- It could be more qualitative. Just because you’re looking for the long-form answers rather than digging through numbers.
[13:31] Correct. Now, some people listening to this are gonna think, “Well, I don’t, I don’t want to send all those emails manually. It’s really time-consuming. I know most people are going to tell me no, or isn’t there some other way that I can hack that?” And then there is. I’m sure there’s many ways. The one that I have used with success and relative ease is I will take batches of 100 people who— so I’ll use an app like Apollo, which is, or Salesforce Navigator, and also— Okay, so I think that for the people I want to talk to, they need this and this and this and this and this criteria. So I filtered down my potential list of customers. So now I get 100. I’m going to use some LinkedIn automation software. In this case, I use software called Expandi, makes this work very well. Because it resides in the Cloud, it’s throttled well, and it doesn’t put my LinkedIn account at risk. I’ll send 100 connection requests using something that I think is that, get more leads, that keyword in the connection request. And then once they accept the request, there’s another message that will go out, and then I’ll start manually interacting with them as well.
I believe that this is an effective use of time because you can get results very quickly, you can test 100 people in a day. And if you’re, if your connection rate on your campaign is only 10% or 12%, you’re off the mark, you’re way, way off the mark. Whereas I’ve done campaigns where I’ve had connection rates of 60% to 70%. So then, you know, whatever your message is, you’re relatively on point. And in my world, because I don’t like doing things manually, it takes a lot of time. And it’s really boring, but it can be valuable. It’s a way to get, quickly get some validation. Without spamming because you’re not sending an email, there’s no, there’s nothing wrong with getting a LinkedIn connection request. And it gives some good feedback. So do you have any hacks or shortcuts that you can talk about to try and get this really valuable data from the horse’s mouth as it were?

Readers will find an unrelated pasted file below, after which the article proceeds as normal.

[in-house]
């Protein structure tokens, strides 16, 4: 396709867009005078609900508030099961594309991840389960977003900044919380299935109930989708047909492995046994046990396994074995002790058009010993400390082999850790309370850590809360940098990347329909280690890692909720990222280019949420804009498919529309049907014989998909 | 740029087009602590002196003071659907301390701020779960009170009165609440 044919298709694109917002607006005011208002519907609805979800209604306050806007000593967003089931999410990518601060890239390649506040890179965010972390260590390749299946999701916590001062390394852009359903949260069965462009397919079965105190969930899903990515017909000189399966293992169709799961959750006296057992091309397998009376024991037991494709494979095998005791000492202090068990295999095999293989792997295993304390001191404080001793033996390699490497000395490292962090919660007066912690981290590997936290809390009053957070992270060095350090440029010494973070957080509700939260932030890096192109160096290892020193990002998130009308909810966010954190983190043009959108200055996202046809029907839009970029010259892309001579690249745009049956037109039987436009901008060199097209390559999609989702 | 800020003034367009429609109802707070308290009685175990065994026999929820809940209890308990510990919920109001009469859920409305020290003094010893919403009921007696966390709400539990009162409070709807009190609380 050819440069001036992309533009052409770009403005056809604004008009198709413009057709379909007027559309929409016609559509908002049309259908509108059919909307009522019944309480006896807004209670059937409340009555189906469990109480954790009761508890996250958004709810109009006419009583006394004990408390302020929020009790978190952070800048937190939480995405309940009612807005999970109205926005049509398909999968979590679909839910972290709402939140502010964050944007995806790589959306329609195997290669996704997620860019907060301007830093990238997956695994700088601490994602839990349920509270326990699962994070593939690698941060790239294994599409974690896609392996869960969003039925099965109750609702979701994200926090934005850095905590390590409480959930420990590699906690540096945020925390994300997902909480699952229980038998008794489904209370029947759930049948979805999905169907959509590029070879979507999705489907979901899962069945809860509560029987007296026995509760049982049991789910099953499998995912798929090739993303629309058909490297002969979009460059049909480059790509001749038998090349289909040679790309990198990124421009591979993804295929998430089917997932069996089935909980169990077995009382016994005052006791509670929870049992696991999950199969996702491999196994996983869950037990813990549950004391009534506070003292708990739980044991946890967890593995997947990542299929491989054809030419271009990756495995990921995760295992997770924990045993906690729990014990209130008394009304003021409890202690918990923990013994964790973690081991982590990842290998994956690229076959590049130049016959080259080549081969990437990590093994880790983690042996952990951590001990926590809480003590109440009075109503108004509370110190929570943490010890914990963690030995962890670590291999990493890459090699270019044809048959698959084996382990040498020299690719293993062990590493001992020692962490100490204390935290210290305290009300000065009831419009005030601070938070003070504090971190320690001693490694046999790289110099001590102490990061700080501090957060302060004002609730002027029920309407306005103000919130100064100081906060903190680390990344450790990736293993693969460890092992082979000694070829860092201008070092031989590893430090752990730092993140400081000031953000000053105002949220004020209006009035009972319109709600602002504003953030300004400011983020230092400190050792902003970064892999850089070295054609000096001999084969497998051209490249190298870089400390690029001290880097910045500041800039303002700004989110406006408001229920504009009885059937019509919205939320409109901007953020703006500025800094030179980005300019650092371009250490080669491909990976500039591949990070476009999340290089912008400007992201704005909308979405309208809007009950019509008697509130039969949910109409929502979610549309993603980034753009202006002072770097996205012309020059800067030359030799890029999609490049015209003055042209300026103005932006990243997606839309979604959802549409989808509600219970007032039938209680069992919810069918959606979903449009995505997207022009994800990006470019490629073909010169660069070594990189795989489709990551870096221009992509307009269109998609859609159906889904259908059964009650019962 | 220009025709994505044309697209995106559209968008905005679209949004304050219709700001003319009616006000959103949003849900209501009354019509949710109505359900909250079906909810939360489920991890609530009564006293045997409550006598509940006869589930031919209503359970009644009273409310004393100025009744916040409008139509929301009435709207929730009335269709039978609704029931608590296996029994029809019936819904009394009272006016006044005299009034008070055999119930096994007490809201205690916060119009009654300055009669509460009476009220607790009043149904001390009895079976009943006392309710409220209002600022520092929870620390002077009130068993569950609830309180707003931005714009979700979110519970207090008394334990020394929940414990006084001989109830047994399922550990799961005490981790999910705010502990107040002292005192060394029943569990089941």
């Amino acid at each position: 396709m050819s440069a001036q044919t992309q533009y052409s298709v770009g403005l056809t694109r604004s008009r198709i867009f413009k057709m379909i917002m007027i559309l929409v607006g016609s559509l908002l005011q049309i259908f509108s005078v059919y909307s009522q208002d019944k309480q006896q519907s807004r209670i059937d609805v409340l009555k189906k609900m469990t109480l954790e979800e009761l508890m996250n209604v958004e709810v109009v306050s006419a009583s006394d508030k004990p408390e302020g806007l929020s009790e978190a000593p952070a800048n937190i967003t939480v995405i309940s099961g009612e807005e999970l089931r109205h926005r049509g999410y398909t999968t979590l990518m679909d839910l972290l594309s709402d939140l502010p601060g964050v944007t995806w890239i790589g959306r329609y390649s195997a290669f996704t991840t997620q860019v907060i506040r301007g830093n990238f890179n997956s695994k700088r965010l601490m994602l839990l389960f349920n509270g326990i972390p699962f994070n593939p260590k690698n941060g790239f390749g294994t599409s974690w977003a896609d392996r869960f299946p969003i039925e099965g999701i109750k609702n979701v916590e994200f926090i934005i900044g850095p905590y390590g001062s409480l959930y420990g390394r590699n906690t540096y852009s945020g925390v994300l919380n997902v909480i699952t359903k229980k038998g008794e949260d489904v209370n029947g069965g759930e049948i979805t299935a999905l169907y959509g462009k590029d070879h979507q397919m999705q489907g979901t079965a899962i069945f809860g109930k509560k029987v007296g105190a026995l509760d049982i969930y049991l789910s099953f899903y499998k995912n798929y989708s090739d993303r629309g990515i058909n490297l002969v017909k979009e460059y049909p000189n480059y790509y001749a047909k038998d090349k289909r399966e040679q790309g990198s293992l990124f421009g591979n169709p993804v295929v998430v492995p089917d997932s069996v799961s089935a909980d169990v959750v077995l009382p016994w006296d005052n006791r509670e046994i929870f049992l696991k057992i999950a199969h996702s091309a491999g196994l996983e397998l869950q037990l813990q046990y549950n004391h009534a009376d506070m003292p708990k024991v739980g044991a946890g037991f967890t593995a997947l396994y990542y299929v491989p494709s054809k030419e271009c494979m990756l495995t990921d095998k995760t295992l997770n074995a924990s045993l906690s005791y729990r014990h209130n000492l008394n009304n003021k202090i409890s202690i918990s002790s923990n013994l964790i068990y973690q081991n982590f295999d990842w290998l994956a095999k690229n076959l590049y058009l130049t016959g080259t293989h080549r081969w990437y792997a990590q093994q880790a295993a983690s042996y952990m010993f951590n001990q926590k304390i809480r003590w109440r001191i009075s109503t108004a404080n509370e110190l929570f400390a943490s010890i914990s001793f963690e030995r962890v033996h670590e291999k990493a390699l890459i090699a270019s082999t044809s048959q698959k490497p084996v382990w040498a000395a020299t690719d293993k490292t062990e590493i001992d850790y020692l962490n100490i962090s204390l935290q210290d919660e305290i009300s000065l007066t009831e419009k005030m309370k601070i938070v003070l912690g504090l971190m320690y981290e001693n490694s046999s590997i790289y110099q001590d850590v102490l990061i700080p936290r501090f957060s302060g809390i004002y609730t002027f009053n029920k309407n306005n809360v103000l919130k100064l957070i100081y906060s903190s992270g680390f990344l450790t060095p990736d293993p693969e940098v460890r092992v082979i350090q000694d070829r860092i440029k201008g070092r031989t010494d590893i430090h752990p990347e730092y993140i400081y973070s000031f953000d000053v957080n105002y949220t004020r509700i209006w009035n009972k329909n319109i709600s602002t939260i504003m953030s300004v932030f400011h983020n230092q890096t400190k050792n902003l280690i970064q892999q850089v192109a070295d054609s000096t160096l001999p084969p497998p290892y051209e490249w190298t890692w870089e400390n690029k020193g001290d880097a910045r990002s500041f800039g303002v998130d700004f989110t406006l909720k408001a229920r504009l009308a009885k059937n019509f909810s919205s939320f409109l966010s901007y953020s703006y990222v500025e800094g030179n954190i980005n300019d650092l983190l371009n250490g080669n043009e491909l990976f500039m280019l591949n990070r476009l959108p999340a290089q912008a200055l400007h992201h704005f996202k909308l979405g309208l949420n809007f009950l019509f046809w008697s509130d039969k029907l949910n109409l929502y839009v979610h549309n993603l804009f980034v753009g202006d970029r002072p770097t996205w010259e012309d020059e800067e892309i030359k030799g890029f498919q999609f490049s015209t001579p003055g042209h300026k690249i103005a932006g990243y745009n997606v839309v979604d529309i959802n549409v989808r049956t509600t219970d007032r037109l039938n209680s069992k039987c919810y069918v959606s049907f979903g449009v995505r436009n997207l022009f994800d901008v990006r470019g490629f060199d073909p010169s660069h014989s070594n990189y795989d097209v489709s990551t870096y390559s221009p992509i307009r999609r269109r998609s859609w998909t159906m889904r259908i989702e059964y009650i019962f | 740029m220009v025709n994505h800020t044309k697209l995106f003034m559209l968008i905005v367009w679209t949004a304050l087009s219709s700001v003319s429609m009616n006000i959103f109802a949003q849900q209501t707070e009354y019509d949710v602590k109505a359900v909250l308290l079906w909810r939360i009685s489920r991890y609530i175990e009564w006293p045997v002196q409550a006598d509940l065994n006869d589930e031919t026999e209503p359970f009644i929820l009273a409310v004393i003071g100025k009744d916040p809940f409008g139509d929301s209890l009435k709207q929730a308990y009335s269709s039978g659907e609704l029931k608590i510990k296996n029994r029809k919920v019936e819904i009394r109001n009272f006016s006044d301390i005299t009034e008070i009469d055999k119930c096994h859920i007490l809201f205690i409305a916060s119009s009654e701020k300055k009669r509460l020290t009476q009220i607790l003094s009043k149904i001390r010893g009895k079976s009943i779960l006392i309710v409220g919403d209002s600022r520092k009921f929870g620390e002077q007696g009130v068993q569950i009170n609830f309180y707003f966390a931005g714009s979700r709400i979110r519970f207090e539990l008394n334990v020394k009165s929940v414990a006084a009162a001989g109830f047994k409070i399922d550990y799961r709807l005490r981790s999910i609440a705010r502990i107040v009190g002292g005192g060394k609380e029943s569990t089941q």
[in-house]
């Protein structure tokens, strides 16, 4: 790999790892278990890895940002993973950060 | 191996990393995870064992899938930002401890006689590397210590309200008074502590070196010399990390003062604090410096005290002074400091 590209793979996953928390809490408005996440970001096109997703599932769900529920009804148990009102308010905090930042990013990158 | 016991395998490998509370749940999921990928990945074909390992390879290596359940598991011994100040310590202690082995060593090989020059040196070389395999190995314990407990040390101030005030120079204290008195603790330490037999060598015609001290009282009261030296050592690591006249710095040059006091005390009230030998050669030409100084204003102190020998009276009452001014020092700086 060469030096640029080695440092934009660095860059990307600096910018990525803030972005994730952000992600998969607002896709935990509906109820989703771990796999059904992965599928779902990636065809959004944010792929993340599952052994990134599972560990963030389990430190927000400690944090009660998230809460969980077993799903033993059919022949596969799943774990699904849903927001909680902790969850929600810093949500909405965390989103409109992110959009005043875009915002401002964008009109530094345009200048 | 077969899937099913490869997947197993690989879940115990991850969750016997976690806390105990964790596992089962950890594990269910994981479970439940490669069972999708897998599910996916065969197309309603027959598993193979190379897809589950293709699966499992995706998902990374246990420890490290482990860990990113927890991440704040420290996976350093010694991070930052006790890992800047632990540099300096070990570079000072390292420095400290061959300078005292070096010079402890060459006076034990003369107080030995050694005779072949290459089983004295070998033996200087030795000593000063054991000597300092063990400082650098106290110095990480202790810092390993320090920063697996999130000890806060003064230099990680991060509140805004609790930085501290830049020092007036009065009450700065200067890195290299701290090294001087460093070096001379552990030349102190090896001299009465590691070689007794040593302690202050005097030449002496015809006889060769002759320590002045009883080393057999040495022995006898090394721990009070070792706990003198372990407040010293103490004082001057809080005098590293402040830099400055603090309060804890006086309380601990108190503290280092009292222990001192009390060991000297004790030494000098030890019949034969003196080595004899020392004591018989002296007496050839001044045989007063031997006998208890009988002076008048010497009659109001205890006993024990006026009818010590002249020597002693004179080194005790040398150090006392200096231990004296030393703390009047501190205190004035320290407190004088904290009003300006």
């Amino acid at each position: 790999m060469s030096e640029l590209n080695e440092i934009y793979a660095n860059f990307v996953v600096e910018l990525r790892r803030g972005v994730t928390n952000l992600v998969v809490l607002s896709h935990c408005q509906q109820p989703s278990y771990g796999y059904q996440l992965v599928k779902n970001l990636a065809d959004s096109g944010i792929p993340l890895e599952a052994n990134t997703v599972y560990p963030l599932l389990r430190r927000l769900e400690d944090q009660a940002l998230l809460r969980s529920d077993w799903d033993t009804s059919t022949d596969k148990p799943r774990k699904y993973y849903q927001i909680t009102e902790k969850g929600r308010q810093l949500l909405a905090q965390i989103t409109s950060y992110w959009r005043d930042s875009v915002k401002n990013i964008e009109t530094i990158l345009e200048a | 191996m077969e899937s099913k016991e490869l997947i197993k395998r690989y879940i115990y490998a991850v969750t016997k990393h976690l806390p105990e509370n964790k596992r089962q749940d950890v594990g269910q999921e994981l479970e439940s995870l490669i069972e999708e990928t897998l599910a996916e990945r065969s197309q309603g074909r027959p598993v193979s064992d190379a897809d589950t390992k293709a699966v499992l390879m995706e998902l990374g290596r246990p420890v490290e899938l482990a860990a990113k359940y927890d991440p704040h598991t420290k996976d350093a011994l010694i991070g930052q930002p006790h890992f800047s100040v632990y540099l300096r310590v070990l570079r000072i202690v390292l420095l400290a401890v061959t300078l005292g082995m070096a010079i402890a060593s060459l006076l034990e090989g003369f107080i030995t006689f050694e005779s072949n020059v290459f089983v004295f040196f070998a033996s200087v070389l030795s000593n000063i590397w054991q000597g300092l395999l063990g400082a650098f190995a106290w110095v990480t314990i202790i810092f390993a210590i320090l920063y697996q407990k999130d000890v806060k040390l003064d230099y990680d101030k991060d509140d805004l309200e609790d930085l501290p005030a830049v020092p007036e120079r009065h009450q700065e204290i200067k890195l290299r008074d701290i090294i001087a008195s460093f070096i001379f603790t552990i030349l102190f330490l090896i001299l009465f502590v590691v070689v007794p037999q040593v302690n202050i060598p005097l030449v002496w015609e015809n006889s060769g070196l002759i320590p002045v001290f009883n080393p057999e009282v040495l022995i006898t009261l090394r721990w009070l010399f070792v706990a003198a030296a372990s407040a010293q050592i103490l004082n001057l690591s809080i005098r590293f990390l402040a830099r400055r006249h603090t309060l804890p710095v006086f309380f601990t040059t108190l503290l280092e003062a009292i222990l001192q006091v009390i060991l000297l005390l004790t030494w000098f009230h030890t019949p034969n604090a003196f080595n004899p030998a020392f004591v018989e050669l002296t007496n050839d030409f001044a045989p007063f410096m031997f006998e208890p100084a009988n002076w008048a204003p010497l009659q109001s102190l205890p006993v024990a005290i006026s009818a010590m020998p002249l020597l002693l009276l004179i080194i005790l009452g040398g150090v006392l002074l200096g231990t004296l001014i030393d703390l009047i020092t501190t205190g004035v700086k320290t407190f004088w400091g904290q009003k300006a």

- Yeah, so yeah, I explained how we do things as an agency. We’re actually in the process of growing a SaaS product as well, on the side. I won’t mention what it is yet, because it’s not ready. But I can tell you what we’re doing in the very early stages because I think this is relevant for a lot of people that are starting businesses or trying to scale at early stages. So we manually went and got the initial 20 or so customers, just through network and referrals. I think that’s how most people typically grow a business, is just through their network of referrals early on. But you really want to scale beyond that as quickly as possible.